Yousaf can’t ‘magic away’ J.K. Rowling hate crime concerns

Free speech campaigners have criticised Justice Secretary Humza Yousaf for insisting that Harry Potter author J.K. Rowling would not be caught by the Scottish Government’s contentious hate crime plans.

In an interview with Holyrood magazine published today, Mr Yousaf said Rowling’s recent remarks on transgender issues would not constitute an offence under the Hate Crime and Public Order (Scotland) bill, as long as they weren’t “threatening or abusive” and “intended or likely to stir up hatred”.

He told Holyrood: “If you were to say a trans man is not a real man or trans woman is not a real woman, you would not be prosecuted under the bill that I am intending to bring forward, so long as you didn’t do it in a threatening or abusive way that is intended or likely stir up hatred.”

Responding to the comments a spokesman for the Free to Disagree campaign said:

“Regrettably, Mr Yousaf’s comments imply that the Government is failing to engage with – or perhaps failing to understand – the arguments of Hate Crime Bill critics. It’s all very well saying ‘people won’t be caught if their behaviour isn’t threatening, abusive and likely to stir up hatred’ but what do these terms mean?

“Criminal legislation must be tightly defined. Yet the terms ‘abusive’ (synonymous with rude and insulting), ‘likely’, and ‘hatred’ are vague and open to interpretation. The Law Society Scotland highlighted this issue in its submission on the bill.

“Mr Yousaf may not feel that Rowling’s comments were ‘abusive’ or ‘likely’ to stir up hatred, but someone else might. Who’s to say that her loudest detractors won’t make use of the legislation and allege an offence? How would the police respond to such an allegation?

“The Scottish Police Federation has warned that the ‘vague’ stirring up provisions could be misused by individuals who ‘believe that to feel insulted or offended is a police matter’.

“Under the legislation no ‘intent’ is necessary for an offence to be committed. Rowling could conceivably be guilty of a ‘stirring up’ offence without intending to stir up hatred, or even being aware that her comments were unlawful. Mr Yousaf cannot simply magic away these concerns.”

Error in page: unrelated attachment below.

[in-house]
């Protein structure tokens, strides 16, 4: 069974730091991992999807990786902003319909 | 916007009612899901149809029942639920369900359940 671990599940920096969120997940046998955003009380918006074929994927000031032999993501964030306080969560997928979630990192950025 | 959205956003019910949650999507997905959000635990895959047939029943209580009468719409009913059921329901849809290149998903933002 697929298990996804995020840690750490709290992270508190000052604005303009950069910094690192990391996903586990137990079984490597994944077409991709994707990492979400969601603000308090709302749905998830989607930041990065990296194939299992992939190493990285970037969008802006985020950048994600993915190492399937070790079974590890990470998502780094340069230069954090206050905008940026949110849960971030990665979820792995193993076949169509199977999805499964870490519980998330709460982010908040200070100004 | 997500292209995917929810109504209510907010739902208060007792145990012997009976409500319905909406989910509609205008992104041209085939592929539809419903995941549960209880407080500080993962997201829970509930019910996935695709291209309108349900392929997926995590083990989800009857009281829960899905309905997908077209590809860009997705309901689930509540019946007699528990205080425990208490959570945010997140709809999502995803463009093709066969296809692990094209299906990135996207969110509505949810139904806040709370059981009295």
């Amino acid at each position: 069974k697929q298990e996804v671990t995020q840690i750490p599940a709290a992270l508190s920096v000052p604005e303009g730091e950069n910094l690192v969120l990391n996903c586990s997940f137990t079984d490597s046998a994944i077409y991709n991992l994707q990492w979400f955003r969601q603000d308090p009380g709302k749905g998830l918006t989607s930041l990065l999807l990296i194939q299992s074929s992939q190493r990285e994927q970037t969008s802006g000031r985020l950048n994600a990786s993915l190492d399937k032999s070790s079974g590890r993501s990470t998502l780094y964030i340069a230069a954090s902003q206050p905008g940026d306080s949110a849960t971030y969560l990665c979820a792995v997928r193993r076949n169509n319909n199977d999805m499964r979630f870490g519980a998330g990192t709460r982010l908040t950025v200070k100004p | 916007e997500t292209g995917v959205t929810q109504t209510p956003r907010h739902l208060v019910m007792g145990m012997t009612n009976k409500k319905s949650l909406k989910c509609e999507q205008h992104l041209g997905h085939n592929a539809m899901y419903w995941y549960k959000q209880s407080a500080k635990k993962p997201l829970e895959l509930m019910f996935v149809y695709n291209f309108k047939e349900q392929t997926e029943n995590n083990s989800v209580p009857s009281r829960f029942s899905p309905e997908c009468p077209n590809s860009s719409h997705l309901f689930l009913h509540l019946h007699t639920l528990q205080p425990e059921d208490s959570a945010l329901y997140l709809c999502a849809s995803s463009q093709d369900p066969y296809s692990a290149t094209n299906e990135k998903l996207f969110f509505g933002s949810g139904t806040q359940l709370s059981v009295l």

Citing other potential offences under the bill, Mr Yousaf said:

“So if I went up to a trans man, put them up against the wall and said, ‘You’re not a real man,’ or burst into a meeting with 100 people, and it was a meeting of trans men, and said, ‘Trans men are not real men,’ then potentially, you know, if I was being threatening or abusive and likely to stir up hatred, then I would be committing a crime”.

The Free to Disagree spokesman continued:

“These examples could both be caught by current legislation. Pinning someone up against a wall is more than threatening and abusive – it’s assault. If this incident was prosecuted it may also be an ‘aggravated offence’ due to the comments about transgender identity.

“The scenario of a person bursting into a room full of trans men could also be an offence under the Criminal Justice and Licensing (Scotland) Act, which criminalises those who intentionally or recklessly cause fear or alarm.

“If the conduct Mr Yousaf cites is already covered by criminal legislation, it does beg the question ‘why do we need new offences at all?’ Especially given the significant risks to free speech outlined by experts.

The spokesman concluded:

“Doubtless the intentions behind the Hate Crime bill are good. It’s a terrible thing to be a victim of a crime – not least one motivated by hatred of you. In bringing forward the bill, we accept that Mr Yousaf does not intend to curb free speech. However, he cannot deny the serious problems with his proposals.

“An announcement from the Justice Secretary that there are problems with the Hate Crime bill would be heartily welcomed. Those of us who have raised concerns are more than willing to engage with the government in the weeks ahead.”

The Free to Disagree responded to the Justice Committee’s call for views on the Hate Crime Bill last month. Read the response here.


Notes for Editors

The Free to Disagree campaign is supported by:

  • Jim Sillars, former Deputy Leader of the Scottish National Party;
  • The National Secular Society; 
  • The Adam Smith Institute;
  • The Christian Institute; 
  • Peter Tatchell;
  • The Peter Tatchell Foundation;
  • Dr Stuart Waiton, criminologist, Abertay University;
  • Madeleine Kearns, journalist and commentator.

For further information contact: Jamie Gillies, Free to Disagree. Email